Mergers and acquisition deals in the global metals market continued at an active pace according to a PricewaterhouseCoopers' report, "Forging Ahead: Global Mergers and Acquisitions Analysis." Overall, 37 deals (disclosed value at or above $50 million) in the metals industry were announced in the fourth quarter of 2007, compared to 35 deal announcements in the fourth quarter of 2006. The majority of deals (30) announced in Q4 are still pending while seven have already been completed.
While the number of deals remained steady, total deal value declined in the fourth quarter to $21.3 billion, down from $44.5 billion in Q4 2006. For the full year 2007, total deal value reached $163 billion, lower than the twenty-year high of $210 billion set in 2006, but still significantly higher than the $80 billion recorded in 2005.
"It appears that higher metals prices and strong global demand more than offset the recent decline in debt market liquidity,"said Douglas Dean, U.S. metals leader, PricewaterhouseCoopers. "We expect that total deal volume and values for metals companies will rise in 2008, with the fourth quarter serving as an indicator of what's to come."
Consistent with previous quarters, the majority of deal announcements in the fourth quarter took place in the steel sector, contributing $12.9 billion, which represents 61% of total deal value. Aluminum and iron targets also contributed significantly toward total deal value in Q4 2007, making up $5.5 billion combined.
A robust metals market paved the path for fourth quarter 2007 mega-deals, defined as deals worth over $1 billion in value. Overall, six mega-deals were announced in the most recent quarter, identical to the amount announced in Q4 2006. Of the 132 total deals announced during the last quarter of 2007, 14 deals are worth more than $500 million, totaling $17.4 billion in transaction values.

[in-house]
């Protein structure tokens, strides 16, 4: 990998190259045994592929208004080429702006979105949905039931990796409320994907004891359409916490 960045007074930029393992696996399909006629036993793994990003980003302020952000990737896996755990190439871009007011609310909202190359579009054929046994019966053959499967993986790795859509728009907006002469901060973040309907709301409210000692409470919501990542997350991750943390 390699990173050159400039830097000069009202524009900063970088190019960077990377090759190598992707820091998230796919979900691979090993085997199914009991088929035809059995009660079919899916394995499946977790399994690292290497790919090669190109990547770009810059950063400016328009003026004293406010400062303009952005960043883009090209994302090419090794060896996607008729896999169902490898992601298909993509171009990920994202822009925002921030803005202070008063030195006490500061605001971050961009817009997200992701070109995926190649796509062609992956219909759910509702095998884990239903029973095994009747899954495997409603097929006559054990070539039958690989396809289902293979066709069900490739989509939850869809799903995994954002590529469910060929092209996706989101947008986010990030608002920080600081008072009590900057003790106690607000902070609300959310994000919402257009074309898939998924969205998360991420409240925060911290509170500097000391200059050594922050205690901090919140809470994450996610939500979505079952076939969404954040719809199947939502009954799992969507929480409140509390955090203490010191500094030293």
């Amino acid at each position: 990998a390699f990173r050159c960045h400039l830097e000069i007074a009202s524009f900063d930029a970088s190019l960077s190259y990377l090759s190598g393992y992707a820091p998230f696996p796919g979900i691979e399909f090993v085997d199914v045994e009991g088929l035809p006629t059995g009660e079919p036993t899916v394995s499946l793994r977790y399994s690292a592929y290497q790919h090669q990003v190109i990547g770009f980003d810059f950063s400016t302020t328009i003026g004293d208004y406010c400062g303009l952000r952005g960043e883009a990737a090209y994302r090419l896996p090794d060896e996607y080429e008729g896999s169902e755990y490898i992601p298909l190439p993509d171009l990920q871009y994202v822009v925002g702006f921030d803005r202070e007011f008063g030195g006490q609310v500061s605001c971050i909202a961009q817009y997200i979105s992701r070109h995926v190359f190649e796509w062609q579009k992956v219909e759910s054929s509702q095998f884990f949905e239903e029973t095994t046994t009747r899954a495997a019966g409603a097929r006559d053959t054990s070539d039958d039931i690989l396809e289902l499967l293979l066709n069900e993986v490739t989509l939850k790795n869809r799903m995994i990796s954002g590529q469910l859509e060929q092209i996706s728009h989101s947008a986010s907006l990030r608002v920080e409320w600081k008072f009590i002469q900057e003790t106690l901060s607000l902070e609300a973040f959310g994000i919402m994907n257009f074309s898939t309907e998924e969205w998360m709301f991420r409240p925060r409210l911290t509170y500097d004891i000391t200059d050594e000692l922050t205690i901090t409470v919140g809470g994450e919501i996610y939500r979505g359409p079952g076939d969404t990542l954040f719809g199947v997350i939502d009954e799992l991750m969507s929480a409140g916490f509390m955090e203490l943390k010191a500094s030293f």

Strategic investors have stepped up as the primary driver of deal activity, accounting for approximately 85% of deal value in the last quarter of 2007, an increase from 2006 when they represented 60% of acquirers in the metals sector. The report found a decrease in the amount of financial investors, presumably due to lower buying power caused by a tight credit market in the U.S.
Non-U.S. entities acted as the majority acquirer for three-quarters of the deals targeting U.S. firms during the fourth quarter of 2007, an increase from last year, when they acquired half of the U.S. targets. In the previous quarter, there were only two deals in which a U.S. firm acquired another domestic firm.
"Recent cross-border deals demonstrate that metal companies in emerging markets are capable of making significant global deals," explained Jim Forbes, global metals leader, PricewaterhouseCoopers. "With strong currencies, highly-valued financing sources and additional cash from increased commodity prices, firms in the emerging economies will continue to play a significant role as cross-border acquirers in the global M&A market."
Asia Pacific firms were the leading targets for deals, on the basis of both value and volume of total deals, with nearly half (48.6%) of acquisition targets located in this region. However, interest in North American targets remained strong as 24.3% of deals worth $50 million or more were located in North America in Q4 2007. Deals in South America, Western Europe, Eastern Europe and Africa constituted 27% of deal volume combined.
For more information and to access the full report, visit: www.pwc.com/metals.